Technische Universität Darmstadt. (2011, July 27). Nano sensor detects minute traces of plastic explosives: Scientists enable inexpensive, reliable checks for explosives. ScienceDaily. Retrieved July 22, 2014 from www.sciencedaily.com/releases/2011/07/110726092952.htm
Technische Universität Darmstadt. "Nano sensor detects minute traces of plastic explosives: Scientists enable inexpensive, reliable checks for explosives." ScienceDaily. www.sciencedaily.com/releases/2011/07/110726092952.htm (accessed July 22, 2014).

Share This




More Matter & Energy News

Tuesday, July 22, 2014

Featured Research

from universities, journals, and other organizations


Featured Videos

from AP, Reuters, AFP, and other news services

Government Approves East Coast Oil Exploration

Government Approves East Coast Oil Exploration

AP (July 18, 2014) — The Obama administration approved the use of sonic cannons to discover deposits under the ocean floor by shooting sound waves 100 times louder than a jet engine through waters shared by endangered whales and turtles. (July 18) Video provided by AP
Powered by NewsLook.com
Sunken German U-Boat Clearly Visible For First Time

Sunken German U-Boat Clearly Visible For First Time

Newsy (July 18, 2014) — The wreckage of the German submarine U-166 has become clearly visible for the first time since it was discovered in 2001. Video provided by Newsy
Powered by NewsLook.com
Obama: U.S. Must Have "smartest Airports, Best Power Grid"

Obama: U.S. Must Have "smartest Airports, Best Power Grid"

Reuters - US Online Video (July 17, 2014) — President Barak Obama stopped by at a lunch counter in Delaware before making remarks about boosting the nation's infrastructure. Mana Rabiee reports. Video provided by Reuters
Powered by NewsLook.com
Crude Oil Prices Bounce Back After Falling Below $100 a Barrel

Crude Oil Prices Bounce Back After Falling Below $100 a Barrel

TheStreet (July 16, 2014) — Oil Futures are bouncing back after tumbling below $100 a barrel for the first time since May yesterday. Jeff Grossman is the president of BRG Brokerage and trades at the NYMEX. Grossman tells TheStreet the Middle East is always a concern for oil traders. Oil prices were pushed down in recent weeks on Libya increasing its production. Supply disruptions in Iraq fading also contributed to prices falling. News from China's economic front showing a growth for the second quarter also calmed fears on its slowdown. Jeff Grossman talks to TheStreet's Susannah Lee on this and more on the Energy Department's Energy Information Administration (EIA) report. Video provided by TheStreet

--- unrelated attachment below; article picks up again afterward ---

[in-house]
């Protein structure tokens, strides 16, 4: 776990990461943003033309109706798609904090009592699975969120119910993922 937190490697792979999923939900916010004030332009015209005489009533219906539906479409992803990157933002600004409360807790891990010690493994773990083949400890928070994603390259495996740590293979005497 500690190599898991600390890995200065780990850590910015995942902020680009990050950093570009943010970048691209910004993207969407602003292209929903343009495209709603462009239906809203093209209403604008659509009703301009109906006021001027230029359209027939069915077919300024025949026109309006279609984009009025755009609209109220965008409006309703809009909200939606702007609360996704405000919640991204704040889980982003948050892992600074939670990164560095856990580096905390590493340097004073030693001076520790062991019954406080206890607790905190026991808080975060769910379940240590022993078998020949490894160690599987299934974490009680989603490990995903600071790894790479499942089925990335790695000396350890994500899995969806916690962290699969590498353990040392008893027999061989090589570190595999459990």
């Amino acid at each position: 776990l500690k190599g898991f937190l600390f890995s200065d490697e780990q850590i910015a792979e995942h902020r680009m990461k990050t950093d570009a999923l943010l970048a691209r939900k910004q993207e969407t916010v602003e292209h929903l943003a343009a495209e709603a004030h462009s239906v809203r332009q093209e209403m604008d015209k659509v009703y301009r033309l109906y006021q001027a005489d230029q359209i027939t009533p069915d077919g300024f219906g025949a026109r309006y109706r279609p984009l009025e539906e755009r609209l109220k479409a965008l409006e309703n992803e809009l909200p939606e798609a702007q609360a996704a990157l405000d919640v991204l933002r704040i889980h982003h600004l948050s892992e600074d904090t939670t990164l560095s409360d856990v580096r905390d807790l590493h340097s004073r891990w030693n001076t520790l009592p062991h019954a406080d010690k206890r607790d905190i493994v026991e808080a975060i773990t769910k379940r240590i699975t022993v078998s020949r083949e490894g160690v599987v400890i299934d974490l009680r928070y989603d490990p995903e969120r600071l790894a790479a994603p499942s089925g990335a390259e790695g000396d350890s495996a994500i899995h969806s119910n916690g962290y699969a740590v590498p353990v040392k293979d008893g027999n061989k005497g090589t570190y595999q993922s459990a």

Powered by NewsLook.com

Search ScienceDaily

Number of stories in archives: 140,361

Find with keyword(s):
 
Enter a keyword or phrase to search ScienceDaily for related topics and research stories.

Save/Print:
Share:  

Breaking News:
from the past week

In Other News

... from NewsDaily.com

Science News

Health News

Environment News

Technology News



Save/Print:
Share:  

Free Subscriptions


Get the latest science news with ScienceDaily's free email newsletters, updated daily and weekly. Or view hourly updated newsfeeds in your RSS reader:

Get Social & Mobile


Keep up to date with the latest news from ScienceDaily via social networks and mobile apps:

Have Feedback?


Tell us what you think of ScienceDaily -- we welcome both positive and negative comments. Have any problems using the site? Questions?
Mobile iPhone Android Web
Follow Facebook Twitter Google+
Subscribe RSS Feeds Email Newsletters
Latest Headlines Health & Medicine Mind & Brain Space & Time Matter & Energy Computers & Math Plants & Animals Earth & Climate Fossils & Ruins